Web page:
By Sierra Bein
Update: The Baron Editor-In-Chief has left the position and an interim Editor-In-Chief has been appointed by the publication’s board of directors.
Ryerson University tends to find itself at the centre of many freedom of speech debates in the Canadian media. Whatever controversy we find ourselves in, Ryerson is often critcized for “failing” freedom of speech on our campus.
Last week, former Eyeopener editor Christie Blatchford wrote a piece in the National Post stating “anyone remotely attuned to the mood on university campuses knows that while faculty associations, administrations and student organizations may pay lip service to the notion of freedoms of speech and expression, they rarely mean it.”
Most recently, our former university President Sheldon Levy wrote an opinion piece in the Toronto Star explaining why he defended freedom of speech on campus. “From my experience, the best way to ensure that an oppressive idea will thrive is to suppress it,” he wrote. “Even if you suppress their expression, bad ideas never die.”
It truly feels that different people have varying definitions of freedom of speech and how to handle it in our post-secondary institutions. Sometimes we need a reminder that freedom of speech, legally, does not extend to spreading hate speech.
Lucky for Ryerson, it was a student publication in New Brunswick, The Baron, that took some heat for freedom of speech controversy this time. The drama ensued after they posted an unedited Q&A and letter to the editor from National Socialist Canadian Labour Revival Party leader, Michael Thurlow. He was given this platform after claiming responsibility for putting up white supremacist posters around the University of New Brunswick campus. The same organization has put posters up in Toronto as well.
Thurlow is a Nazi sympathizer who argues that residential schools were good for Canada’s Indigenous population (this is wrong). He believes reverse racism exists (oh no) and says “we are not Antisemitic (sic) because we have a negative view of Jewish behaviour” (yikes).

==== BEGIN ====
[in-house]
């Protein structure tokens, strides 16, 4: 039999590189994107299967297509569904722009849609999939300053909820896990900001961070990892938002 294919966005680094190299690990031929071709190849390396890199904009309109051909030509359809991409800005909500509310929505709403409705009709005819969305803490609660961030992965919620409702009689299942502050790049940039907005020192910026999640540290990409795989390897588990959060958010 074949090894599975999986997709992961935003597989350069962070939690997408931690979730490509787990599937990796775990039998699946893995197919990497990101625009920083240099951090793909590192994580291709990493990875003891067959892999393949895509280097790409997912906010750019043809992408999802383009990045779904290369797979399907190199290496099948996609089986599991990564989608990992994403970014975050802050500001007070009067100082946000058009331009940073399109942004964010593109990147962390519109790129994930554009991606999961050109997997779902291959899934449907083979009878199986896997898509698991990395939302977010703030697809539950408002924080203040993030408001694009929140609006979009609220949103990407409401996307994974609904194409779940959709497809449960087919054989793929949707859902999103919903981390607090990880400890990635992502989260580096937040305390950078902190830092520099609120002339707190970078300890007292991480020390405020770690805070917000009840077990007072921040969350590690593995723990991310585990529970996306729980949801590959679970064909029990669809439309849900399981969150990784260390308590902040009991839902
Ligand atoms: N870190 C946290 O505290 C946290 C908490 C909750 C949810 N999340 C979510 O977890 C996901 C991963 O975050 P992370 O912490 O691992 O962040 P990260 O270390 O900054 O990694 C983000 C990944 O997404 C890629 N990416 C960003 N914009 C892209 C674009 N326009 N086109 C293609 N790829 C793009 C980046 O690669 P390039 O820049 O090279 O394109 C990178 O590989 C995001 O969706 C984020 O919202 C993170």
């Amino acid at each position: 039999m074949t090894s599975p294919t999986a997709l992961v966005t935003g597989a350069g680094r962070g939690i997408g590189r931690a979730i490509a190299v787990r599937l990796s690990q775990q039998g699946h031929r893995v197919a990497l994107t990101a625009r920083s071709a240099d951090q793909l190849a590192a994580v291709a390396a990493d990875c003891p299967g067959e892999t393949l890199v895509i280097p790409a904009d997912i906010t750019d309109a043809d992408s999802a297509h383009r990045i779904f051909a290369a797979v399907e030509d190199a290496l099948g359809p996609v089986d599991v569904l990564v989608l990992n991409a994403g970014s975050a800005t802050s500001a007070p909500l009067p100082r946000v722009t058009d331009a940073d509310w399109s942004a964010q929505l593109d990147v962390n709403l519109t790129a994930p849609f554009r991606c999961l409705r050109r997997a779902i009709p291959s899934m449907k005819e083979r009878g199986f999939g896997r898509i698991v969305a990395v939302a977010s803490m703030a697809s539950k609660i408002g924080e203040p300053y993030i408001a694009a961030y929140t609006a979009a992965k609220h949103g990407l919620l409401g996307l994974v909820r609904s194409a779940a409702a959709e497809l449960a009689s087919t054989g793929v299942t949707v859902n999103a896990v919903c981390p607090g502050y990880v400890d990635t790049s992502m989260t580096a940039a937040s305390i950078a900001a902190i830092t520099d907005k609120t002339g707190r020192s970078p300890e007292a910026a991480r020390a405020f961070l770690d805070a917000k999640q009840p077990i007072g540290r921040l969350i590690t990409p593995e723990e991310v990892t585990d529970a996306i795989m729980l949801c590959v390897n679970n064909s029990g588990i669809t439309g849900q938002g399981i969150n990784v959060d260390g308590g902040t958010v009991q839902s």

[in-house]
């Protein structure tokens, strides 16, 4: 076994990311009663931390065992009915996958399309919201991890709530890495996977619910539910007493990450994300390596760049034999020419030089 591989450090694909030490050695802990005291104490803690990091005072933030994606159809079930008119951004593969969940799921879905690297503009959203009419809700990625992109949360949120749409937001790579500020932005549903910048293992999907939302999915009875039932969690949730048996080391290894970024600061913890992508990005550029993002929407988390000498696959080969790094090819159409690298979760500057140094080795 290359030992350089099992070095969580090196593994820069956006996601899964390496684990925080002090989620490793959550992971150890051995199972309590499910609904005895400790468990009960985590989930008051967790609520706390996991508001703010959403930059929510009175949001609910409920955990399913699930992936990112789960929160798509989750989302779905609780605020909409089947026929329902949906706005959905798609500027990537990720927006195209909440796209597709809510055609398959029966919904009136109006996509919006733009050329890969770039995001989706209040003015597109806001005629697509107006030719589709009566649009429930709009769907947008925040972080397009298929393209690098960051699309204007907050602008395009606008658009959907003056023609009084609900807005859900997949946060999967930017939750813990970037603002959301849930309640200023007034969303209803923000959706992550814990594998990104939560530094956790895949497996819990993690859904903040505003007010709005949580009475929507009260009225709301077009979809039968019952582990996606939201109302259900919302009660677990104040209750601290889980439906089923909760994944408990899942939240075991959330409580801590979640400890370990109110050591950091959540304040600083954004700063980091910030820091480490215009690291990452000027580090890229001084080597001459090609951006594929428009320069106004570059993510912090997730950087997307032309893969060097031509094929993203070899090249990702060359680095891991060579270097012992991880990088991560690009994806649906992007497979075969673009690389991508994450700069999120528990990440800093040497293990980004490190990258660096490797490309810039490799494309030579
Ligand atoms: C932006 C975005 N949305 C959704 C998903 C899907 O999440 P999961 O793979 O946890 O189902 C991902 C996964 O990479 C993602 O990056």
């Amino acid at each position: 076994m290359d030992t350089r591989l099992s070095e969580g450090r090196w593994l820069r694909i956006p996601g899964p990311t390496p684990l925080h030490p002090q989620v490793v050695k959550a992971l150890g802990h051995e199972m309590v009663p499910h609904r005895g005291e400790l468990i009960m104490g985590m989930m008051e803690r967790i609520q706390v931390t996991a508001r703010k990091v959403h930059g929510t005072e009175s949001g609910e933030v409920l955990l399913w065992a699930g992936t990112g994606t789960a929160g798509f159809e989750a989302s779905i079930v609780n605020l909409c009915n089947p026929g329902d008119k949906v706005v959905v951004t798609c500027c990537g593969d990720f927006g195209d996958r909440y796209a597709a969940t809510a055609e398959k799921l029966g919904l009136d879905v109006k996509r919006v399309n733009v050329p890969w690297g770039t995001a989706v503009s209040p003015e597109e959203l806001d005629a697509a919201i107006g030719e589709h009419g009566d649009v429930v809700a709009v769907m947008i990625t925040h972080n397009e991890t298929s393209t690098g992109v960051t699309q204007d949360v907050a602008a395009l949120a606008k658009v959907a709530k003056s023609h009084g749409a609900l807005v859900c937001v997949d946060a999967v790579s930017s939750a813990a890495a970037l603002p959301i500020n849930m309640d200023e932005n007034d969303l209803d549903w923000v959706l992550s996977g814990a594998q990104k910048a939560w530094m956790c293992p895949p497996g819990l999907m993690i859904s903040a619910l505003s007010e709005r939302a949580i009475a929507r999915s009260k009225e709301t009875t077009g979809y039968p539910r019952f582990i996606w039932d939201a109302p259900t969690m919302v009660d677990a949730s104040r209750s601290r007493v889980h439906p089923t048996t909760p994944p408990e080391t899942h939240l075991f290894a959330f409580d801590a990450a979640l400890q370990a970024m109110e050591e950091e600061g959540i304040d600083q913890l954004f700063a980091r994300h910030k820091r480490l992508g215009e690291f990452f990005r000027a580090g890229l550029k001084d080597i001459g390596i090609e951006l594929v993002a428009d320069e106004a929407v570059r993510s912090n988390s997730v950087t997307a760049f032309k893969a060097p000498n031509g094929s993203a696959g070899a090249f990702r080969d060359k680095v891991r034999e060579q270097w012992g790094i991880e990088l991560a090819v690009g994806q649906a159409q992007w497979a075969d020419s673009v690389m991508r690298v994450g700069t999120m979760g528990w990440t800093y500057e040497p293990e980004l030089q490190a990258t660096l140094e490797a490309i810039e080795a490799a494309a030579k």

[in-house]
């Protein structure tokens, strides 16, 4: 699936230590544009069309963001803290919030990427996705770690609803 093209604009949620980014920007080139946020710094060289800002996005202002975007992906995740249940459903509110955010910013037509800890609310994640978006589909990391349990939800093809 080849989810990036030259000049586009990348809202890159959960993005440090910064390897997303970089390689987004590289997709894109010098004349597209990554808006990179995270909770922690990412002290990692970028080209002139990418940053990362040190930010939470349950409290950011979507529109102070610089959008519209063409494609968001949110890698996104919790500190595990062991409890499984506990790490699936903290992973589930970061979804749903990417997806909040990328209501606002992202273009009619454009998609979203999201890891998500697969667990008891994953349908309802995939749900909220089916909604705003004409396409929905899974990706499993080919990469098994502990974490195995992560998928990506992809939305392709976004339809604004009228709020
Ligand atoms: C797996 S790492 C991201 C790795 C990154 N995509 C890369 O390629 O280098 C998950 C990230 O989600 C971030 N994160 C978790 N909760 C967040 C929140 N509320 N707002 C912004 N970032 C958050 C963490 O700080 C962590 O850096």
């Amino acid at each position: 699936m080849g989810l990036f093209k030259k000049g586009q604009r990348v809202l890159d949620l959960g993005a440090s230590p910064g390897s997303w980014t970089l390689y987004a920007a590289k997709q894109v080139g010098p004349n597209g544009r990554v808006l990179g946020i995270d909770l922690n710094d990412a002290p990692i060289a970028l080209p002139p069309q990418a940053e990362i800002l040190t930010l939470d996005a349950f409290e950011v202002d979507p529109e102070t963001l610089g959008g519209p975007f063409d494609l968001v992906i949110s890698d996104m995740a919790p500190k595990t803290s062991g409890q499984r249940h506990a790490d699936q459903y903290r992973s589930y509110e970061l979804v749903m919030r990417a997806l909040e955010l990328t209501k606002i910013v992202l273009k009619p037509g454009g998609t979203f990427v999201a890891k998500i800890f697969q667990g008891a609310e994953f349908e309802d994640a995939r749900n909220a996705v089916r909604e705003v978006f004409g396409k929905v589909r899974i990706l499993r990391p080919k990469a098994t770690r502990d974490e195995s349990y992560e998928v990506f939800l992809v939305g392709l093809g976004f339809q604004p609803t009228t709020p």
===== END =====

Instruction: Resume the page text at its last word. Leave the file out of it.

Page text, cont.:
“If something is observably true, it cannot be racist. Facts cannot be racist,” he also, wrongly, writes.
After Twitter lost its shit calling the pieces racist, irresponsible and toxic, their newly instated editor-in-chief stepped up to write a response to clear up the mess.
“It was an extreme test of my objectivity and ability to remove myself from the story, and I think I passed with flying fucking colors. #notsohumblebrag,” wrote Anna D., the EIC who chose to hide her full name on The Baron website. She seems to be using The Baron’s official Twitter account to answer her critics online instead of her own.
“This kind of reporting is what leads to the normalization of the ‘alt-right’ and other bigoted social groups,” tweeted Liam Floyd, former EIC at The Baron. “Your job as EIC is to analyze issues in a thoughtful, thorough way—not hit post with reckless abandon,” tweeted Emma McPhee, the EIC at The Brunswickan.
In response, some of The Baron staff have quit, no longer wanting to be associated with the publication.
But the most problematic line in her response is the following: “I promised myself that I would never censor, never correct or challenge.” This is a problem because if you do not challenge hate, or correct blatant lies, you are spreading fake narratives rather than upholding journalistic standards.
Freedom of speech is important to everyone. And while his hateful rhetoric and lies are within the boundaries of the law, they should be able to take criticism from others. Otherwise, they’re no better than internet trolls. If you are speaking in the name of freedom of speech, you need to make sure that you’re speaking the truth and can be held accountable.
Every message we create has an effect on society. Whether you are writing on your personal Facebook, Twitter account, a student publication or the mainstream media, you owe it to your readers (and your reputation) to do your research. People want to hold you accountable, challenge and correct you, too.
In the spirit of speaking the truth, I would also like to hold accountable Thurlow to fact check himself. Lastly, I would like to hold The Baron responsible for the words they chose to represent. Freedom of speech doesn’t work when you are hiding behind your claims, avoiding the challenge of responsibility.